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Title Self-Organization caused by a natural balance of forces
Date 26.06.2017
Number 53346
Abstract Matter orgonizes itself due to the balance of interaction energies and the degrees of freedom of the constituting porticles or molecules. The pictures taken from a computer simulation show a tree-like branched molecule (dendrimer) which is composed of two different species (monomers). The hydrophobic branched interior (disployed in yellow) has grown from a central monomer (red) in two directions. The hydrophilic chains (displayed in blue) are attached to the ends of the branched structure. Because of this architecture, the inner part of the macromolecule acts similar to a mechanical spring. If the temperature is high, the spring is soft and the chains can distribute rather freely into space. This illustrates a fundamental principle in nature: Every system tends to realize the maximum possible number of alternatives under the given constraints. This is called the principle of entropy in physics. For polymers, there exists a particular form of entropy, which is related to the variety of possible arrangements of monomers in space due to the high flexibility of the molecular chains. It is called conformational entropy and is the origin of the particular material properties of polymers such as rubber elasticity. If the temperature of the dendrimer is now lowered, the branched part of the molecule shrinks like a hard spring (higher surface tension due to the attraction of the hydrophobic monomers) and forces the <br />hydrophilic chains to come tightly together (thus reducing their conformational entropy). For each value of the temperature, typical distributions (conformations) of the molecule dominate. If the temperature is changed stepwise, the dendrimer undergoes transitions from one preferred state to another, which corresponds to the optimal state at the present temperature. Since the changes of state are only caused by the change of the environment, and are not due to energetic processes of the molecule itself, it is called self-organization.<br /><br />To understand materials and their applications it is of great importance to investigate the changes in structure and properties of large, well-defined molecules (polymers). This is the research area of theoretical physicists at the Institute Theory of Polymers at the Leibniz-lnstitute of Polymer Research Dresden.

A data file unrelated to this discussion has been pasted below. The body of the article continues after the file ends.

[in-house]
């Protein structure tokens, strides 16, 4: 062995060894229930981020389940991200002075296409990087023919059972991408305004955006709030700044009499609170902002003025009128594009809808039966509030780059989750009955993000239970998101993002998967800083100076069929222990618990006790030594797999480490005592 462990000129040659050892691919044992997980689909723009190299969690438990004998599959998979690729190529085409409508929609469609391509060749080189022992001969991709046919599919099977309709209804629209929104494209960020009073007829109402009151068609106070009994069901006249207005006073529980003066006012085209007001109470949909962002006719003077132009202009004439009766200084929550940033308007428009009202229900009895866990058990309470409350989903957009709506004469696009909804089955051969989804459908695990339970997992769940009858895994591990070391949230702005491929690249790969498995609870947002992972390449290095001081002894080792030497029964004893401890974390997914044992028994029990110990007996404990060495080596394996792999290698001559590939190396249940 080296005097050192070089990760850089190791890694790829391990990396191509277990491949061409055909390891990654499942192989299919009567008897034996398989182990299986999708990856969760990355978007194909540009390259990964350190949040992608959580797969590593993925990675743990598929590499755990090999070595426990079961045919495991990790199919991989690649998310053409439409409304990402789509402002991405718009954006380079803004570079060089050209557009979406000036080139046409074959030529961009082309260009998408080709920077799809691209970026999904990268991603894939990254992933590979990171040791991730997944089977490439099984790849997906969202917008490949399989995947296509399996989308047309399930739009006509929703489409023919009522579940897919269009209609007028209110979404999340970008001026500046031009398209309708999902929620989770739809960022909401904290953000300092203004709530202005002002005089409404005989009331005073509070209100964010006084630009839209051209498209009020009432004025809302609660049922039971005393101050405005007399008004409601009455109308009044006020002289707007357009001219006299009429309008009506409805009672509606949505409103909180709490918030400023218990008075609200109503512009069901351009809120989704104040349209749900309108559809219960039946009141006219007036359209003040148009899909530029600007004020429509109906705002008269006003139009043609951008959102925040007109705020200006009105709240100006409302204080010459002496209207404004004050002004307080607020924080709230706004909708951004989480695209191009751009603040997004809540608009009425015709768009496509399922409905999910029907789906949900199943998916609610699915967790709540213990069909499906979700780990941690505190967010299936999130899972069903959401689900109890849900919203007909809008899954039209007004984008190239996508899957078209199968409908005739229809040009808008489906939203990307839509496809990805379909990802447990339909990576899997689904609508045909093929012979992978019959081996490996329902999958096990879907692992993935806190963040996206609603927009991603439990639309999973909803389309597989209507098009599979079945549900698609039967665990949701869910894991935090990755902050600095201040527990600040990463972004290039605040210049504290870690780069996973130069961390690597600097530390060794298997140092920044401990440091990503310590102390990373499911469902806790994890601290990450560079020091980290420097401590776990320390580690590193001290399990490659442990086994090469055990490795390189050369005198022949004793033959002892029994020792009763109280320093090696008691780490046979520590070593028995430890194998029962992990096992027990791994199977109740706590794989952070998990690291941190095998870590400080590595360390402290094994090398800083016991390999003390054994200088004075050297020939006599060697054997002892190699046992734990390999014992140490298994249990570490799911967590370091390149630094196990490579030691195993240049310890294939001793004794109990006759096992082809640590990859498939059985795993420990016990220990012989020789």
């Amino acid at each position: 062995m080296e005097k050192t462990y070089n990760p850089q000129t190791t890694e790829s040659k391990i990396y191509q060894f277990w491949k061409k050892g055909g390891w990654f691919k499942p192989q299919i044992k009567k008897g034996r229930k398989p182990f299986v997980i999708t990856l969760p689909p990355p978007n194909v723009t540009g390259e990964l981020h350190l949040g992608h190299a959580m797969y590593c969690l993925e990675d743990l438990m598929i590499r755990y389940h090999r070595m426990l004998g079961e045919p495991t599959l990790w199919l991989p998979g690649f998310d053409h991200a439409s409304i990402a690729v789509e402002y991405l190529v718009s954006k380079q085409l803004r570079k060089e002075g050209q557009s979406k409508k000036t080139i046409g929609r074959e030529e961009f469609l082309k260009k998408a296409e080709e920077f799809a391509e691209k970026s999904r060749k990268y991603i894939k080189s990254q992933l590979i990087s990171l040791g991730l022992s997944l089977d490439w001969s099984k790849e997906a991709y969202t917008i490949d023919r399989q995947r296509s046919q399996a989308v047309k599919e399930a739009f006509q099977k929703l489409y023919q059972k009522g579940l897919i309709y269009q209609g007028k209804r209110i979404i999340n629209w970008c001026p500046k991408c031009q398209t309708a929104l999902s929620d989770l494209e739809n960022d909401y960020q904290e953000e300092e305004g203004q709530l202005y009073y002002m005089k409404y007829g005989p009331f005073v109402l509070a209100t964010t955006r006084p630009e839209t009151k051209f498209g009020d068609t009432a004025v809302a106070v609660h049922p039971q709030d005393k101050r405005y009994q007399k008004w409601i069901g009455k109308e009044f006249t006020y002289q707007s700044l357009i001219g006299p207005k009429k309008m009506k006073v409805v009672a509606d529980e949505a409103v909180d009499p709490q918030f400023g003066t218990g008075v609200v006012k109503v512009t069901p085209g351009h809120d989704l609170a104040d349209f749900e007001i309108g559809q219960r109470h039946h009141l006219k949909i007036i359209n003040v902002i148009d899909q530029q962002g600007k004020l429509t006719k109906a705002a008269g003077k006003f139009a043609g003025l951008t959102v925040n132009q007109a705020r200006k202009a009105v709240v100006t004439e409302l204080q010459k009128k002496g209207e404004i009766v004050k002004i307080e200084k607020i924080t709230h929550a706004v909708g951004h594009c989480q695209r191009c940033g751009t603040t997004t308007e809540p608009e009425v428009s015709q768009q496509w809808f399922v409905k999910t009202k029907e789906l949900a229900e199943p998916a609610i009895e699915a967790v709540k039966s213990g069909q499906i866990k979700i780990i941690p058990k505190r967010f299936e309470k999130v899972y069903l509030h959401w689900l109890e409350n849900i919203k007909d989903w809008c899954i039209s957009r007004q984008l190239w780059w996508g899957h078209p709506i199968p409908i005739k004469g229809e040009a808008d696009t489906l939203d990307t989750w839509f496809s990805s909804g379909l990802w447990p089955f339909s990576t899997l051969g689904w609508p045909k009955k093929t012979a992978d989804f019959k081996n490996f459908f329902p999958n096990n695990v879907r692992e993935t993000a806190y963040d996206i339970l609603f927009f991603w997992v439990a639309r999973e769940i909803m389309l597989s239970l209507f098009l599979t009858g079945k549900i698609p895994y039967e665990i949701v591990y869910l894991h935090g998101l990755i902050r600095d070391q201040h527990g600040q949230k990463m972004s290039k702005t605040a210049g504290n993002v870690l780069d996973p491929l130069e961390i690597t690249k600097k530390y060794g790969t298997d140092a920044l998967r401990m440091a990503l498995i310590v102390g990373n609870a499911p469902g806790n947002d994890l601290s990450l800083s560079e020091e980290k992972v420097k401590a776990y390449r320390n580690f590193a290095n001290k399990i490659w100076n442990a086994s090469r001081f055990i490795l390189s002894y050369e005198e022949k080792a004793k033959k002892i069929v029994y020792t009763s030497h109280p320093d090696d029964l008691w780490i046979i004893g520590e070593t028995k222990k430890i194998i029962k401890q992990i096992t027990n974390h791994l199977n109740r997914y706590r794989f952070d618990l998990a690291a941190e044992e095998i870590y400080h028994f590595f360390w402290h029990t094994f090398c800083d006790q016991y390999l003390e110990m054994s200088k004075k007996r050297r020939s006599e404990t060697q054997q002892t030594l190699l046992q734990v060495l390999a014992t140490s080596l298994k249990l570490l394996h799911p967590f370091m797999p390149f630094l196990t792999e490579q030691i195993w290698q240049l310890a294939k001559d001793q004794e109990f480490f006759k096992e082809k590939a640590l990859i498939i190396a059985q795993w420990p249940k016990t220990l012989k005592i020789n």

URL https://plasma-magazine.com/plasma-3/
Publisher PLASMA - International Art & Science Magazine
Identifier 0
Citation PLASMA - International Art & Science Magazine 3 (2017) 74-77
DOI https://plasma-magazine.com/plasma-3/
Authors Sommer, J.-U. ; Wengenmayr, M. ; Lordick, D.
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